The “mediation” of war crimes and crimes against humanity in the current U.N. process led by Kofi Annan has from the very beginning been based on a dangerous and fatally flawed concept. The international community should never “mediate” to bring to a halt war crimes and crimes against humanity. The cessation of these crimes is non-negotiable.  Discussions regarding modalities of cessation may be necessary. But mediation of the conflict itself can begin only after the commission of these crimes has stopped.

A ceasefire is nowhere in sight. Each day Annan continues his mission, al-Assad kills more opponents. Annan has failed. His mission should be terminated.

Washington Post Editorial of March 22, 2012

The Washington Post, in an editorial on March 23, 2012, has also noted that Annan’s mission is ill-conceived and bound to fail. The Editorial stated,

AFTER THE U.N. Security Council endorsed a six-point diplomatic plan for Syria by former secretary general Kofi Annan on Wednesday, U.S. ambassador Susan Rice sounded almost jubilant. “Annan’s proposal,” she said, “is the best way to put an end to the violence, facilitate much-needed humanitarian assistance and advance a Syrian-led political transition.” We can only hope that the envoy does not take her own words too seriously.

In fact, there is virtually no possibility that the new initiative will accomplish any of those aims — as the Obama administration should know by now. Instead, it will likely provide time and cover for the regime of Bashar al-Assad to continue using tanks and artillery to assault Syrian cities and indiscriminately kill civilians. That’s exactly what the regime was doing Thursday — pounding the city of Hama, where at least 20 people have been reported killed in army attacks in the past two days.

The Annan plan won’t work because, like the Arab League plan before it, it calls for the Assad government to take steps that would lead to its swift collapse — and the regime has no intention of capitulating. It says that Syrian forces should stop using heavy weapons in cities, begin a pullback of troops, permit a daily “humanitarian pause” for the delivery of aid and accept a U.N.-supervised cease-fire, while allowing freedom of assembly and the free circulation of journalists. To buy time last year, the regime accepted nearly identical demands by the Arab League, admitted its monitors — and then proceeded to ignore its obligations completely.

What the Annan mission does not offer is “the best way to put an end to the violence.” It is just the opposite: a guarantee that the bloodshed will continue, and probably worsen. The fighting in Syria will end only when Mr. Assad is forced to stop — or he succeeds in killing his way to victory.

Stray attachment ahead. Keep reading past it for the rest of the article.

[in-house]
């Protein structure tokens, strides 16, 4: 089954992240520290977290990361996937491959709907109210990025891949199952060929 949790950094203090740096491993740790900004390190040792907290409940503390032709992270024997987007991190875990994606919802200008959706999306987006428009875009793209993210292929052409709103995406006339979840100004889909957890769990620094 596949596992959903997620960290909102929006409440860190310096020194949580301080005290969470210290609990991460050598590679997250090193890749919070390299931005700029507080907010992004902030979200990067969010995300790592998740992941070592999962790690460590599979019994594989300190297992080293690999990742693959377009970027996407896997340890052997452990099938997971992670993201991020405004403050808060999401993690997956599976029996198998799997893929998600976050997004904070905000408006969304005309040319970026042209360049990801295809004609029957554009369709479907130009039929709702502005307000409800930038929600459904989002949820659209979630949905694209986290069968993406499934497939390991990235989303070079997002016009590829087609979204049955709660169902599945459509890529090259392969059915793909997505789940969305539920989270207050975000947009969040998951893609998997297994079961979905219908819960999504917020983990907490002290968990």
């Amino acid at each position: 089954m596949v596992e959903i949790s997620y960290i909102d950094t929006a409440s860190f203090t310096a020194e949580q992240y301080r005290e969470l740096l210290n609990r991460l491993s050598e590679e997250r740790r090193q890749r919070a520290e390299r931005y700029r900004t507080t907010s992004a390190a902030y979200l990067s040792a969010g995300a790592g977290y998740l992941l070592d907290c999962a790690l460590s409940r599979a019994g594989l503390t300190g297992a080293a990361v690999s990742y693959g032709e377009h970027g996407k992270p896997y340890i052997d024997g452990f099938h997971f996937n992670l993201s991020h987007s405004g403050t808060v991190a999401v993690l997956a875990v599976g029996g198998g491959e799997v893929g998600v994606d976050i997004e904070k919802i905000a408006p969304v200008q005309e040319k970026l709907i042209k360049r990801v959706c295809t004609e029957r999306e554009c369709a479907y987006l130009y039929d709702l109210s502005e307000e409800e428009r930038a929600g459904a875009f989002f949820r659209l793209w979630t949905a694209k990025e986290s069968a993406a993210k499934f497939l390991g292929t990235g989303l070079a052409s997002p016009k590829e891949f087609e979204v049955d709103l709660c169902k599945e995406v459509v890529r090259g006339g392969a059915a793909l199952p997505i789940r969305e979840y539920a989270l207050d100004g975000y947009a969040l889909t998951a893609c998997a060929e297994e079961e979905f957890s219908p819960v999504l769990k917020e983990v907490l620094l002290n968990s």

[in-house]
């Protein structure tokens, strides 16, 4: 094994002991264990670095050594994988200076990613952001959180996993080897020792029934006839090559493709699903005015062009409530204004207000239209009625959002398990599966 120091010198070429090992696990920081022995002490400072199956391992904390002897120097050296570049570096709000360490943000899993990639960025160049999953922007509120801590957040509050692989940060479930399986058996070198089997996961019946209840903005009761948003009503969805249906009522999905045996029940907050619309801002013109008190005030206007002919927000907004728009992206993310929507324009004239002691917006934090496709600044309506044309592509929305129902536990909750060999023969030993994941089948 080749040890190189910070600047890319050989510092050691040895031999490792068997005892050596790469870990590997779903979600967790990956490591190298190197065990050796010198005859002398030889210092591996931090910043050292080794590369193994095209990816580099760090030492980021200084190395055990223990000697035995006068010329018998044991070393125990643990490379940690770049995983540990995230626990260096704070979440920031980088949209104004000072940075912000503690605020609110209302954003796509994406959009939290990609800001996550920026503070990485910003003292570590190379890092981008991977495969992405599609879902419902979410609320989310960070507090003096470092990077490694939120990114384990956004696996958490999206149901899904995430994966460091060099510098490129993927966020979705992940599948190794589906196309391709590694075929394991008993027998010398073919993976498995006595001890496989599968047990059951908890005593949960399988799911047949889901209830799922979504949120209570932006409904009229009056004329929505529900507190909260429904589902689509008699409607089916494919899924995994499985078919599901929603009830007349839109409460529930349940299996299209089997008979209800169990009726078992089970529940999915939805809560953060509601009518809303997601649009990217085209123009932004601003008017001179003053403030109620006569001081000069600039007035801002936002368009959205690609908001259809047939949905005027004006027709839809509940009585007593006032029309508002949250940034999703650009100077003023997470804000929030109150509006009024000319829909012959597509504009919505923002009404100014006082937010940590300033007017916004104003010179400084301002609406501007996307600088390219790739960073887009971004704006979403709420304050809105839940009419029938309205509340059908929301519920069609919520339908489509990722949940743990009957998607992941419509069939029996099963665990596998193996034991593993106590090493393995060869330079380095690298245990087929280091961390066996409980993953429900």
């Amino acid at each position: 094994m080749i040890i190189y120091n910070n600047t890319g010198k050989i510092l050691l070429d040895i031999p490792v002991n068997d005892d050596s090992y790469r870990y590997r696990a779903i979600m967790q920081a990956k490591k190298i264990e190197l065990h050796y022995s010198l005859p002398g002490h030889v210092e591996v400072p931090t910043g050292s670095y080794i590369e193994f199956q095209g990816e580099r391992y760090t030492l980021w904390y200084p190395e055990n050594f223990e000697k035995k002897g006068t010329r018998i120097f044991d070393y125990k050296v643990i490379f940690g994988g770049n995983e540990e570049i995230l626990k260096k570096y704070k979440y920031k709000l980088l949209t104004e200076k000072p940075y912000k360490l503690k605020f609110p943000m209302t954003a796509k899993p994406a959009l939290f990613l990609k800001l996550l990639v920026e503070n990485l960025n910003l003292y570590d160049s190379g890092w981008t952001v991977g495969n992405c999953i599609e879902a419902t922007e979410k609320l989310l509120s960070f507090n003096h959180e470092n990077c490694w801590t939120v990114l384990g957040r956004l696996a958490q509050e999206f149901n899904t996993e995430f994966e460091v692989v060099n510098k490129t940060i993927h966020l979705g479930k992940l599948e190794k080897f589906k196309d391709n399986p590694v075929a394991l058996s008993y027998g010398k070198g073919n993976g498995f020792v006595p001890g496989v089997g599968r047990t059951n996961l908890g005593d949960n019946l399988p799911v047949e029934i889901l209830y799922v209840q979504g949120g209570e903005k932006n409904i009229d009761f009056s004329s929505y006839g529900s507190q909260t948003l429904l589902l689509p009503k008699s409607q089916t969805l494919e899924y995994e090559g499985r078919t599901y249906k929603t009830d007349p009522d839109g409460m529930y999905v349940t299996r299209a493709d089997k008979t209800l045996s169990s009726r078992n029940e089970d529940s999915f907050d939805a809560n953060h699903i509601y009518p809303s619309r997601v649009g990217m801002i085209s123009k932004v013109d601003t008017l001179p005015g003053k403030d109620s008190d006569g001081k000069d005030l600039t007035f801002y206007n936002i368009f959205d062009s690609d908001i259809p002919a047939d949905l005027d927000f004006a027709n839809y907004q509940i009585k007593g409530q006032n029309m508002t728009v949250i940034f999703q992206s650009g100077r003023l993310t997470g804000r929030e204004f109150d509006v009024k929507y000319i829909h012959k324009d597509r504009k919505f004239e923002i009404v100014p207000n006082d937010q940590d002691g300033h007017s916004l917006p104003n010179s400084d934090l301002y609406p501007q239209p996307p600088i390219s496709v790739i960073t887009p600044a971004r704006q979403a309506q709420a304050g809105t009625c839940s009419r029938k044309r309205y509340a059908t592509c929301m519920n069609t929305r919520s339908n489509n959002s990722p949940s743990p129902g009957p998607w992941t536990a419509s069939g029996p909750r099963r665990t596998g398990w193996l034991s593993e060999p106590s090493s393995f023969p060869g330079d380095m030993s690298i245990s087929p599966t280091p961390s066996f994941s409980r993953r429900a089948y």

–Editorial Board, “The Post’s View: The U.N.’s unworkable plan for Syria,” Washington Post, March 22, 2012.

Human Rights Council Resolution of March 23, 2012

The U.N. Human Rights Council in Geneva adopted a further resolution (A/HRC/19/L.38/Rev.1) condemning Syria today, March 23, 2012.

–Reuters, UN rights forum extends Syria investigators’ mandate; [Human Rights] Council adopts EU resolution on widespread crimes by Syrian forces, says perpetrators must be brought to justice; China and Russia vote against text; mediator Annan going to Moscow and Beijing this weekend”, The Jerusalem Post, March 23, 2012.

The vote tally or breakdown was as follows:

The result of the vote was as follows:

In favour (41): Angola, Austria, Bangladesh, Belgium, Benin, Botswana, Burkina Faso, Cameroon, Chile, Congo, Costa Rica, Czech Republic, Djibouti, Guatemala, Hungary, India, Indonesia, Italy, Jordan, Kuwait, Kyrgyzstan, Libya, Malaysia, Maldives, Mauritania, Mauritius, Mexico, Nigeria, Norway, Peru, Poland, Qatar, Republic of Moldova, Romania, Saudi Arabia, Senegal, Spain, Switzerland, Thailand, United States and Uruguay.

Against (3): China, Cuba and Russian Federation.

Abstentions (2): Ecuador and Uganda.

A summary of the resolution and statements made before or after the vote are found here.

Developments on the Ground

See

“Mass protests and fresh violence in Syria; Mortar fire and clashes between security forces and opposition fighters as activists report mass rallies around country,” Al Jazeera, March 24, 2012 (04:10 h).

Rakan al-Fakih and Antoine Amrieh, “Thousands take part in anti-Syria protests across Lebanon,” The Daily Star, March 24, 2012 (01:52 AM).